A good and inexpensive disposable type is the Little Hotties at about $0.60 a pair. When I’m cutting a downed tree in 10oF temperatures, they’re worth every penny. These work by exothermic reaction of fine-grained iron powder to air (oxygen) when you open the package. They last for hours.
Be advised, though, the plastic packaging isn’t entirely air-proof, so by the second year of storage, your eight hours of heat goes down pretty dramatically. (Nevertheless, when one of these warmers goes dead, don’t throw it out. There are a whole lot of other uses for fine-ground iron oxide that we’ll cover in a later column.)
You can also get reusable hand warmers that work with a chemical reaction between sodium acetate and water. A mechanical “clicker” in the sealed pouch gets things rolling. They’re great heaters, but they don’t provide heat for long and they become hard as a rock while in the exothermic state, so they can get awkward in a glove. You can reuse them by dropping them into a pot of boiling water until they liquefy.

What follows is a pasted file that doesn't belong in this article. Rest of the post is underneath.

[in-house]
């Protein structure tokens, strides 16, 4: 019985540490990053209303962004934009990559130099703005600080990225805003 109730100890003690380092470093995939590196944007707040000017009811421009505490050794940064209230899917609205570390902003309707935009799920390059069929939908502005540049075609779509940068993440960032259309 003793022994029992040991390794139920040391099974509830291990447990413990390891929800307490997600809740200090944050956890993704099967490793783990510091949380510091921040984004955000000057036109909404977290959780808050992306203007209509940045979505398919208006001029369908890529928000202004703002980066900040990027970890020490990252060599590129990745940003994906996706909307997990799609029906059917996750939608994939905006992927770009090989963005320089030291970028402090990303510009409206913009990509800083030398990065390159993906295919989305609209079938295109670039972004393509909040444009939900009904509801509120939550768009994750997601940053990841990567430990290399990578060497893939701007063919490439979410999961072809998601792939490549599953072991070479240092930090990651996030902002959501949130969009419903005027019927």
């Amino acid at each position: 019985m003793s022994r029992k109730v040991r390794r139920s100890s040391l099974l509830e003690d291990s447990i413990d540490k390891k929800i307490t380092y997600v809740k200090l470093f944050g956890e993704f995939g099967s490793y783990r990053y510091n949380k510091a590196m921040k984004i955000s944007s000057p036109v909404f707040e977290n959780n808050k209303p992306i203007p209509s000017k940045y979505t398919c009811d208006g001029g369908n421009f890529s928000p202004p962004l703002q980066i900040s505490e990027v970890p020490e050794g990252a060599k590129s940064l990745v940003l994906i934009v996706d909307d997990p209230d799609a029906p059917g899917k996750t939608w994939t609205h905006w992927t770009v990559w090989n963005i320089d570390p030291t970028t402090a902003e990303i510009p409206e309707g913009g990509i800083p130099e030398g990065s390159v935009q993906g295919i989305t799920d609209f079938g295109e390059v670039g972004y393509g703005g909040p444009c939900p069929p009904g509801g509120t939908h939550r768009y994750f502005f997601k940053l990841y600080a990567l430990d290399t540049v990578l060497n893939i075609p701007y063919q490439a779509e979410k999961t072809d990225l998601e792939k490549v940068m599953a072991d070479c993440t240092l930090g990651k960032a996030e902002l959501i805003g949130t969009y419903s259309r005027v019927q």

Another hand warmer is an old friend of mine. I’m referring to the hand warmers made by Zippo (of lighter fame). These things are great. You fill them with lighter fluid, light the burner, and you get six to 12 hours of 110o-ish F heat. (Cost-saving tip: Zippo or Ronsonol lighter fluid is the same as the white gas you use in one of the older-model camp stoves. You can get a gallon of white gas for a much better deal than a 12-ounce container of “lighter fluid.”)